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No dirty videos, please - we're in the Navy

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Washington Post Staff Writer
Sunday, January 9, 2011

Never in its history has the military been quite so squeamish about sex.

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American society is, of course, openly obsessed with sex. But the military - long a bastion of randy soldiers and raging hormones - is moving swiftly in the opposite direction. Its discomfort with copulation exploded into public view with the recent firing of the captain of the USS Enterprise aircraft carrier on the eve of its deployment to support the war in Afghanistan.

In 2006 and 2007, Capt. Owen Honors starred in a series of shipboard videos in which he pantomimed masturbation and peered into showers at pairs of semi-clothed men and women. Within 48 hours of the bawdy videos surfacing on the Internet, Honors was sent packing.

He left in good company. About half of the 17 Navy skippers who lost their commands last year were fired for sexual dalliances. The Army and the Marine Corps have similarly adopted zero-tolerance policies for any kind of sexual indiscretion. These days, battlefield commanders are far more likely to lose their jobs for marital infidelity than for martial failings.

"With the Americans, it was quite extraordinary," said Emma Sky, a British civilian who spent several years working as an adviser to top American commanders in Iraq. "As a woman, I found the U.S. military to be one of the best places to work because they had completely removed sex from the equation. It is the most un-sexist environment I have ever worked in."

Still, the military's extreme sexlessness in the midst of so much killing left Sky a bit uncomfortable. "It is not quite natural," she said. "It really is a bizarre moral code. I would joke with them that they were a bunch of Christian jihadis."

The sex habits of soldiers, sailors and Marines may seem like a trifling matter amid the travails of battle. But the sexual mores are emblematic of a growing gulf between a military focused on fighting in Iraq and Afghanistan, and a society that is increasingly losing interest in the distant conflicts. No other major wars in U.S. history have been fought with a smaller percentage of America's citizens in uniform - there are roughly 2.4 million active and reserve troops in a country of more than 300 million, making up less than 1 percent of the population.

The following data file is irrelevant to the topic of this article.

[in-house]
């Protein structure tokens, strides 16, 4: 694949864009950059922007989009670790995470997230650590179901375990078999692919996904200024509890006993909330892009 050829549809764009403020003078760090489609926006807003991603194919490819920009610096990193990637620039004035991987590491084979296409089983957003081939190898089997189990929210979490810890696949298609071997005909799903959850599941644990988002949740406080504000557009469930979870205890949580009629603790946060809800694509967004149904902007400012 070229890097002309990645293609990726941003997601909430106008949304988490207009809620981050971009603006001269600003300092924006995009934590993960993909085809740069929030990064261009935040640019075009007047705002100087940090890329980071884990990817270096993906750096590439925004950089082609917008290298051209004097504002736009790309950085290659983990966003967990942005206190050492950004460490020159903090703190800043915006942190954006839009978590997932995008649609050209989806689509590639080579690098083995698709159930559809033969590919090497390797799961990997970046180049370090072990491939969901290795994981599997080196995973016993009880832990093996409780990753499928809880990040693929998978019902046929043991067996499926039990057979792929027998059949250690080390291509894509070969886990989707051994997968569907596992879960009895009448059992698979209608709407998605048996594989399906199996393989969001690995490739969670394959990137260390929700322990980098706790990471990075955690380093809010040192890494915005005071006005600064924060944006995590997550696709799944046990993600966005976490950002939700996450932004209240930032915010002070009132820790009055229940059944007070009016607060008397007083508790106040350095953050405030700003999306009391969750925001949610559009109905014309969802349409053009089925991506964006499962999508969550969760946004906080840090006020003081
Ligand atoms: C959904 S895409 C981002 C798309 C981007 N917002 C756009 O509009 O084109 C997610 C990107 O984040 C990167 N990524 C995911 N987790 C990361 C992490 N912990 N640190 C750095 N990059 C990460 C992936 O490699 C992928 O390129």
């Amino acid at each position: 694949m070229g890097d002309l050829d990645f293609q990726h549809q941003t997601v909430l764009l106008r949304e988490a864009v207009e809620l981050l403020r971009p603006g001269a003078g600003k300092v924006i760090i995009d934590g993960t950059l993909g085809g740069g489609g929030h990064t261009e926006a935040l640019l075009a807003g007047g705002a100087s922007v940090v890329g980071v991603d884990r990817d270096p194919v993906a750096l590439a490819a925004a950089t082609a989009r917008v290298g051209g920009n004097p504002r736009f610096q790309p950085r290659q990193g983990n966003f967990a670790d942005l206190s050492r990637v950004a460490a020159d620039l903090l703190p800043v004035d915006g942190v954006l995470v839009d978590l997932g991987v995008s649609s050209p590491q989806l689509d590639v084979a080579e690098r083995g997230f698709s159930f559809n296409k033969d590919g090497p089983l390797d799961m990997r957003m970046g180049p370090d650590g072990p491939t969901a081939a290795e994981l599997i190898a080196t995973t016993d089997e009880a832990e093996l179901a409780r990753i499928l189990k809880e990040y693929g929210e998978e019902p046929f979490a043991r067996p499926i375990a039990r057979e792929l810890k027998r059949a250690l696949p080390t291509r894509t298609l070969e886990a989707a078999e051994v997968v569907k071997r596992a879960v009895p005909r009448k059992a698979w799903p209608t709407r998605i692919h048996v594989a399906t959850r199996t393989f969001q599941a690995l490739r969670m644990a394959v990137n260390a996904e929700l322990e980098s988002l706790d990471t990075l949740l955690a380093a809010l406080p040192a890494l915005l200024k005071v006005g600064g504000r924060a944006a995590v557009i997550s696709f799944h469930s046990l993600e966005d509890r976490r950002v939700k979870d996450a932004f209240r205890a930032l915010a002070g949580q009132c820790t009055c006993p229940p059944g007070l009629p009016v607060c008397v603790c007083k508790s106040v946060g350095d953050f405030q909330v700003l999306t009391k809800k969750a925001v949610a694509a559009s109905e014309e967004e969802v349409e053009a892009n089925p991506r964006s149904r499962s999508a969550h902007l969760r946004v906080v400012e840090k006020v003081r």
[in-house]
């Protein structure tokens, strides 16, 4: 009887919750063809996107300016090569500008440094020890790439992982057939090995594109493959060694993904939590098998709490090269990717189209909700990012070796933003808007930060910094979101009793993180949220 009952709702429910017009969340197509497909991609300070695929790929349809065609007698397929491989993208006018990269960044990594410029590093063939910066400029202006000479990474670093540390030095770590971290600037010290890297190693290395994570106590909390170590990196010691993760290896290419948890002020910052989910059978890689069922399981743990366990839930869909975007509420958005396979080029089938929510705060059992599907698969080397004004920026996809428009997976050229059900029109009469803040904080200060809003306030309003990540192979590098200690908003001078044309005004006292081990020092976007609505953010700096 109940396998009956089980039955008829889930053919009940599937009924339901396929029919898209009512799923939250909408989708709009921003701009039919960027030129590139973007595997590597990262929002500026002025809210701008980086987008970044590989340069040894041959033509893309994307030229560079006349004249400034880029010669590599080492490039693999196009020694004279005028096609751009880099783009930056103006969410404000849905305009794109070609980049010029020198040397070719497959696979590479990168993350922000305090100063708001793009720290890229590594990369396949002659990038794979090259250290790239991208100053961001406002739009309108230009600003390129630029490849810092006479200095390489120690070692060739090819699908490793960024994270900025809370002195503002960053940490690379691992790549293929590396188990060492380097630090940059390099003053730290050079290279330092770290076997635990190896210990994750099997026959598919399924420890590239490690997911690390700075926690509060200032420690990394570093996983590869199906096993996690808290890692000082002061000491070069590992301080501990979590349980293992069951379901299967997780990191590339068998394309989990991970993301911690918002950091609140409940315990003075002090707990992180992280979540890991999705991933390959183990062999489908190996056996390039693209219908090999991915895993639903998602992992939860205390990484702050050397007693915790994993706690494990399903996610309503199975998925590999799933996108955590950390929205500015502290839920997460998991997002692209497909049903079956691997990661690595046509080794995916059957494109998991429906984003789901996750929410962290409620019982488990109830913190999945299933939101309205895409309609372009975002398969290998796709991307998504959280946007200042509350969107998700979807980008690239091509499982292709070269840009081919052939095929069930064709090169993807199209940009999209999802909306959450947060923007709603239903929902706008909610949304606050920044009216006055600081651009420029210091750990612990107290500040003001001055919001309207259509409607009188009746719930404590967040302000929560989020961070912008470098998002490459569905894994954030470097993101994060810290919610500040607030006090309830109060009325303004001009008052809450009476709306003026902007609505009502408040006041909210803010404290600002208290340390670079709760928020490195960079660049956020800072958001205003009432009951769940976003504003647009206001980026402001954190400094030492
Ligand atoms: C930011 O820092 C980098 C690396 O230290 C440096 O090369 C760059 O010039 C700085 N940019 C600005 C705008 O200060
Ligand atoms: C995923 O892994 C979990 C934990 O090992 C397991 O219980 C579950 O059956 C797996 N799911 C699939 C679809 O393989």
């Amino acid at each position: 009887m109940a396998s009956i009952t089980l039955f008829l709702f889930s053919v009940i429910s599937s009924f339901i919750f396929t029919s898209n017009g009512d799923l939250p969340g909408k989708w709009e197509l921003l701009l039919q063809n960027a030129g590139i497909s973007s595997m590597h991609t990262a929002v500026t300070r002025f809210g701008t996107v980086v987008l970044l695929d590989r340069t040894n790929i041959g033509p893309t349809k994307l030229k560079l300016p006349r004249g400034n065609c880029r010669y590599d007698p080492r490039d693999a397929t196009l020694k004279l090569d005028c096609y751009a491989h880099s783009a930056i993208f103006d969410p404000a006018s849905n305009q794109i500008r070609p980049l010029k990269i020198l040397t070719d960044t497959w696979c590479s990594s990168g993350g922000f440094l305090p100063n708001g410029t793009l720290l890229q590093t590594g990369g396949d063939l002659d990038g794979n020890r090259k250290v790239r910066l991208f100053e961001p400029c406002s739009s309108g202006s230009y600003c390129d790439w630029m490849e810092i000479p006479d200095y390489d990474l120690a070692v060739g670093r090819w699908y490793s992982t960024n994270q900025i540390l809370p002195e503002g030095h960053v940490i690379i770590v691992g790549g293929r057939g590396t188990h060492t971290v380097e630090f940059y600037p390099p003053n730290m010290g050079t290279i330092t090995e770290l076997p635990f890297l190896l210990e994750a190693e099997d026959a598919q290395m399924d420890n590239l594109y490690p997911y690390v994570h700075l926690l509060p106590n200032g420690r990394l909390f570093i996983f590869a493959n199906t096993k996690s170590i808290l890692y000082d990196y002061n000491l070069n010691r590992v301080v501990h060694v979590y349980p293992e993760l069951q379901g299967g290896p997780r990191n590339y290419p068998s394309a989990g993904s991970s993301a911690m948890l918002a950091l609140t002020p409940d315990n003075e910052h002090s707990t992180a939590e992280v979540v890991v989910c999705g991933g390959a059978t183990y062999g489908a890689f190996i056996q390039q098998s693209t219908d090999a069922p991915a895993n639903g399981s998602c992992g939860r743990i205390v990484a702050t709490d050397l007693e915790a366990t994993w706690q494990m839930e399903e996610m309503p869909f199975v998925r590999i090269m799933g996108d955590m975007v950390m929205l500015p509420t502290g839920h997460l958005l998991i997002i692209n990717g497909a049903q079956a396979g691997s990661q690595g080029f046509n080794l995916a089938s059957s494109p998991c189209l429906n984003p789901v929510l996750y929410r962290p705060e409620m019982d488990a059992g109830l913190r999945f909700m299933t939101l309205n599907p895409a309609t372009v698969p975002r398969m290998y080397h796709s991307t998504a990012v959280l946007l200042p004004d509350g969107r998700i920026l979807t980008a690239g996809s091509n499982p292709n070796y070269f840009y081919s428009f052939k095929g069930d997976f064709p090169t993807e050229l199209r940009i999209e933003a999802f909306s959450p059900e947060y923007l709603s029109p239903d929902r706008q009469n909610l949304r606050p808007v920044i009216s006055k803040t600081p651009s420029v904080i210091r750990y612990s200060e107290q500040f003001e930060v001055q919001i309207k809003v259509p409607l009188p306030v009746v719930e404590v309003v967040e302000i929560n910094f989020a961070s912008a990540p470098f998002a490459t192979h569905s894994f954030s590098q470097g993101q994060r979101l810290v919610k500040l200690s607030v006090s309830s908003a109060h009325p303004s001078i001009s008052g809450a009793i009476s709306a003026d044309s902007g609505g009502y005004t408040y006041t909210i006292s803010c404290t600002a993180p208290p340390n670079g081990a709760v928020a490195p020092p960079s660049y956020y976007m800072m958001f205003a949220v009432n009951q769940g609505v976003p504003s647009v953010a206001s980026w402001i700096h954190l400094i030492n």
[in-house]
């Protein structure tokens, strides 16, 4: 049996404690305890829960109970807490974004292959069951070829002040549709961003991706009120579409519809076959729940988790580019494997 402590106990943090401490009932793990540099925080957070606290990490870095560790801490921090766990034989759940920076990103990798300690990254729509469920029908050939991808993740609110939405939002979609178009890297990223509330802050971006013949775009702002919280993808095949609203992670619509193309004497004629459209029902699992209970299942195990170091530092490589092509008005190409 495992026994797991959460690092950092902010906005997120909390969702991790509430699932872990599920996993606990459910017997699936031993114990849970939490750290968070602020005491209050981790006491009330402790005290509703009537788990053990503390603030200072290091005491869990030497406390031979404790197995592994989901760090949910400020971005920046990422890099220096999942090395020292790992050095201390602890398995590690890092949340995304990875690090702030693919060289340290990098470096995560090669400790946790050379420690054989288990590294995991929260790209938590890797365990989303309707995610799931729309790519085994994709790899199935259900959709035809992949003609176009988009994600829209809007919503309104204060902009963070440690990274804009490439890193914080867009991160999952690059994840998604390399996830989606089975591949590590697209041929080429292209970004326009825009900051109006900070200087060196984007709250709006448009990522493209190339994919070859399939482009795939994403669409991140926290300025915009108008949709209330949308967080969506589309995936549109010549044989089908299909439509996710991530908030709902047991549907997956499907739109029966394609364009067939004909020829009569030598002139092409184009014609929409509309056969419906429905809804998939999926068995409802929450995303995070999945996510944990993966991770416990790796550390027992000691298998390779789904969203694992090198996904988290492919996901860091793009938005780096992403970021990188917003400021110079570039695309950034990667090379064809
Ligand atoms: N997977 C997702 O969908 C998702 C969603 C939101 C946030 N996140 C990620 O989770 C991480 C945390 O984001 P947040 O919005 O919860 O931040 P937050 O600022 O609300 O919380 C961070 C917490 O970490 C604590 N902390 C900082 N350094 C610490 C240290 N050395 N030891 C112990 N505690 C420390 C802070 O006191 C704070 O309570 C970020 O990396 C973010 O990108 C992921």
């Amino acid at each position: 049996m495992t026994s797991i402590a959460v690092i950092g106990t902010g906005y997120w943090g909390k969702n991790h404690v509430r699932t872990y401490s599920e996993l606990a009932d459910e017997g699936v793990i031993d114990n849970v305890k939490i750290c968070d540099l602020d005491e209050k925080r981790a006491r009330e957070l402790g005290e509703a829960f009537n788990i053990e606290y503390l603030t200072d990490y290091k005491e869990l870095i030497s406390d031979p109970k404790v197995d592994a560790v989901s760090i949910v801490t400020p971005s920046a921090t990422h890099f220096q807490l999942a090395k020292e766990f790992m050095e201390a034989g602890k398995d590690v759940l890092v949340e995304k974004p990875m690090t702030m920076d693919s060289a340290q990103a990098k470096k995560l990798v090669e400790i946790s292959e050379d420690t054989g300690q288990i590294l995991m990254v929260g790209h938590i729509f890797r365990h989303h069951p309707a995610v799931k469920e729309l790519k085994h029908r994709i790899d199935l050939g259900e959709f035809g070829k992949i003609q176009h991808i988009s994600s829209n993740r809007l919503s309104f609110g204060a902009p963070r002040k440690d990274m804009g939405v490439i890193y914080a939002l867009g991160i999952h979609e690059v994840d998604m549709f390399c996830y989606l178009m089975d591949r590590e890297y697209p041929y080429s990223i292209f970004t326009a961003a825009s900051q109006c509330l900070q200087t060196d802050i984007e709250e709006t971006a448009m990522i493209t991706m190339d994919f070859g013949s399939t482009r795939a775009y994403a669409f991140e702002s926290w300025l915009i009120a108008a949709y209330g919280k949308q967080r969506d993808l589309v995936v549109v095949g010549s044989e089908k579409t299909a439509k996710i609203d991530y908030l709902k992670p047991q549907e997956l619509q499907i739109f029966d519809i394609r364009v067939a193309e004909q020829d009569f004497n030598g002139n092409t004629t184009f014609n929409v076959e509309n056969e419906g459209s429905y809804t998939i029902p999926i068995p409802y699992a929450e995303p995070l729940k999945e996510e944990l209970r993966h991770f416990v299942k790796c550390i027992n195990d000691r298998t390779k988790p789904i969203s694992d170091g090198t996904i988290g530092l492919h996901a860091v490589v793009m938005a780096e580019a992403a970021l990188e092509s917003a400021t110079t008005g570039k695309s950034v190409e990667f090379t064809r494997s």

The military's isolation in rural mega-bases and the increasingly hereditary nature of service have further compounded the distance between soldiers and society. "My big fear is that we'll have a military that is essentially a speck of Sparta in the midst of Babylon," said retired Army Maj. Gen. Robert Scales. "I worry the military will become an institution that has essentially excepted itself out of society."

Sky cites a similar concern. "Americans have placed their Army on a pedestal," she said. "You want your military to be of and from the people, and not above them."

The military's leadership wasn't always expected to be quite so monastic. In the early 1930s, Gen. Douglas MacArthur returned to Washington from the Philippines with a 16-year-old girl whom he installed in a hotel on 16th St. NW, according to a biography by historian Geoffrey Perret.

When a syndicated columnist started to ask questions about his underage lover, MacArthur reportedly told his aide, then-Maj. Dwight D. Eisenhower, to get her out of town. "I like to tell my students that on the plains of West Point we have a statue honoring a statutory rapist and another statue to someone who aided and abetted him," said Lt. Col. Robert Bateman, a military historian.

During World War II, prostitutes were often forced to undergo examinations by military doctors in an effort to keep soldiers healthy. Along those lines, Gen. George S. Patton famously opined that "a man who won't [expletive], won't fight."


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